Type 1 diabetes is a disease that affects the pancreas and causes the islet cells in the pancreas to not secrete insulin. Since the body is not producing any insulin, your blood glucose in uncontrolled and becomes extremely high, this is known as hyperglycemia. Hyperglycemia causes the body to feel exhausted; it can affect your eyesight and other issues. People that have diabetes have some form of getting insulin, whether it is from a pump, or injections. But sometimes with this make-shift way of getting insulin, too much is given and blood glucose levels drop too low, this is known as hypoglycemia. Hypoglycemia makes you dizzy, shaky, and makes your vision seem like there is lights flashing everywhere, making it difficult to read or focus. There are not many known risk factors for type 1 diabetes, but some include defects in your genes, such as the HLA region and the insulin gene (Adams 2011). Other causes of diabetes include having a family history, or having respiratory problems right after birth. But with these risk factors, none of them are highly likely and are not great risk factors.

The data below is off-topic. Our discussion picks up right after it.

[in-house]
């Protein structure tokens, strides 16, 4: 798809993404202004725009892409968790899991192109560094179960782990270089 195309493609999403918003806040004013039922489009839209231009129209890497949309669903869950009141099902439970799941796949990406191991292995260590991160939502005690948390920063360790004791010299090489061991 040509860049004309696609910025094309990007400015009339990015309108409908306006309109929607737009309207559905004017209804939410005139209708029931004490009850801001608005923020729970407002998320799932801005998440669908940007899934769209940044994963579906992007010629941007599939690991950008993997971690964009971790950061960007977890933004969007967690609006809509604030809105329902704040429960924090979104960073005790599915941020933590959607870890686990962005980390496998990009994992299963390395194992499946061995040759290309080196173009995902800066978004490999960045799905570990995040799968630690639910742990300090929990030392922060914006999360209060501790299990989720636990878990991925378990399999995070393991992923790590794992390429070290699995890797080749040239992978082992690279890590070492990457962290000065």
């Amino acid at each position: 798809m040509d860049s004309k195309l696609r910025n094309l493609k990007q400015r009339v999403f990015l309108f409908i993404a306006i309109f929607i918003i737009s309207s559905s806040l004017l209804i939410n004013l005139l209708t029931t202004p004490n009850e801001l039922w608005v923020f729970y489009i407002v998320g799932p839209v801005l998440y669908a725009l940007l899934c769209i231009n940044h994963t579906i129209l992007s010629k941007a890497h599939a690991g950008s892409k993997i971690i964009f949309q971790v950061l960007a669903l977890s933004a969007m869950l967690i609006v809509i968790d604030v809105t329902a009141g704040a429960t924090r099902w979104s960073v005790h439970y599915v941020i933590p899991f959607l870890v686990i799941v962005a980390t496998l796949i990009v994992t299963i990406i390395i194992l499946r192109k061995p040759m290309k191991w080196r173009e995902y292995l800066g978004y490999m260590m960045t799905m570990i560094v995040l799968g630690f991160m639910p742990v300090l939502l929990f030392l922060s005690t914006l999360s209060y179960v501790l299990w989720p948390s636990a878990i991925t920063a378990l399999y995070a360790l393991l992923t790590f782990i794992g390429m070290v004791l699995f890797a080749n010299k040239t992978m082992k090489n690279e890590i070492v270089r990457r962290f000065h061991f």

In this form of diabetes, the target cells are your bodies T cells and B cells. The exact cause of diabetes is unknown but studies have shown that there is a defect in the immune response, leading to further issues and developing into type 1 diabetes mellitus. Once the cells have been affected, they have problems with apoptosis and pass through their checkpoints even though they are damaged cells. These damaged cells then keep growing causes a growth of bad cells and leading to disease (Creusot and Fathman, 2004). There is no current cure for type 1 Diabetes, but they are trying to undergo gene therapy and find ways to maybe fix these cells before they become fatal and cause disease. The current study took all of this into account and conducted different tests to see how hypo and hyper glycaemia affected children’s academic skills. Previous studies have found that extreme...
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